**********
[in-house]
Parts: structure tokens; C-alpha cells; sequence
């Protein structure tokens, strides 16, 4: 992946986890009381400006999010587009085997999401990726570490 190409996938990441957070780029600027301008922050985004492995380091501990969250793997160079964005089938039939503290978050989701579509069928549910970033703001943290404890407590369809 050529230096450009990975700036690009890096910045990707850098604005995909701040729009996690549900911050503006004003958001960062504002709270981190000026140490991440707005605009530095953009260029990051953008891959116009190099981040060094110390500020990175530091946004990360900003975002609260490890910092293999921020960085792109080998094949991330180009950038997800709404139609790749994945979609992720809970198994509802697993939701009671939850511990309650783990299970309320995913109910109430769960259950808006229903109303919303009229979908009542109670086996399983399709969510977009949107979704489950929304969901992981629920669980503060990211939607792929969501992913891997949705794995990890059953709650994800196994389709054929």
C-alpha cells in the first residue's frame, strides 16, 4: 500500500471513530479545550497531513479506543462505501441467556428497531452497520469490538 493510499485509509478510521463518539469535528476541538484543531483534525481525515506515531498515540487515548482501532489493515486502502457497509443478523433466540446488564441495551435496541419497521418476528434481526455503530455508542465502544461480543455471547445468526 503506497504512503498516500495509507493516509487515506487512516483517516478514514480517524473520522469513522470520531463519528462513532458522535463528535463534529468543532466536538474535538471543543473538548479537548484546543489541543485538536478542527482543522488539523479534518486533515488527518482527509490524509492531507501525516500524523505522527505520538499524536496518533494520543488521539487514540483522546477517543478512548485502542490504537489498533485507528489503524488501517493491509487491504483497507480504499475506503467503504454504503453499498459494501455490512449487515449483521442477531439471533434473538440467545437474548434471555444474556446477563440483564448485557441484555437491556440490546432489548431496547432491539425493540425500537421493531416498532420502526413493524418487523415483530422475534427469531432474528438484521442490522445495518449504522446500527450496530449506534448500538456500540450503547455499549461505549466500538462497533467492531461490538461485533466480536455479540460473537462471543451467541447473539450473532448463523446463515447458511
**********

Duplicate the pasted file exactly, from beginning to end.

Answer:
[in-house]
Parts: structure tokens; C-alpha cells; sequence
């Protein structure tokens, strides 16, 4: 992946986890009381400006999010587009085997999401990726570490 190409996938990441957070780029600027301008922050985004492995380091501990969250793997160079964005089938039939503290978050989701579509069928549910970033703001943290404890407590369809 050529230096450009990975700036690009890096910045990707850098604005995909701040729009996690549900911050503006004003958001960062504002709270981190000026140490991440707005605009530095953009260029990051953008891959116009190099981040060094110390500020990175530091946004990360900003975002609260490890910092293999921020960085792109080998094949991330180009950038997800709404139609790749994945979609992720809970198994509802697993939701009671939850511990309650783990299970309320995913109910109430769960259950808006229903109303919303009229979908009542109670086996399983399709969510977009949107979704489950929304969901992981629920669980503060990211939607792929969501992913891997949705794995990890059953709650994800196994389709054929």
C-alpha cells in the first residue's frame, strides 16, 4: 500500500471513530479545550497531513479506543462505501441467556428497531452497520469490538 493510499485509509478510521463518539469535528476541538484543531483534525481525515506515531498515540487515548482501532489493515486502502457497509443478523433466540446488564441495551435496541419497521418476528434481526455503530455508542465502544461480543455471547445468526 503506497504512503498516500495509507493516509487515506487512516483517516478514514480517524473520522469513522470520531463519528462513532458522535463528535463534529468543532466536538474535538471543543473538548479537548484546543489541543485538536478542527482543522488539523479534518486533515488527518482527509490524509492531507501525516500524523505522527505520538499524536496518533494520543488521539487514540483522546477517543478512548485502542490504537489498533485507528489503524488501517493491509487491504483497507480504499475506503467503504454504503453499498459494501455490512449487515449483521442477531439471533434473538440467545437474548434471555444474556446477563440483564448485557441484555437491556440490546432489548431496547432491539425493540425500537421493531416498532420502526413493524418487523415483530422475534427469531432474528438484521442490522445495518449504522446500527450496530449506534448500538456500540450503547455499549461505549466500538462497533467492531461490538461485533466480536455479540460473537462471543451467541447473539450473532448463523446463515447458511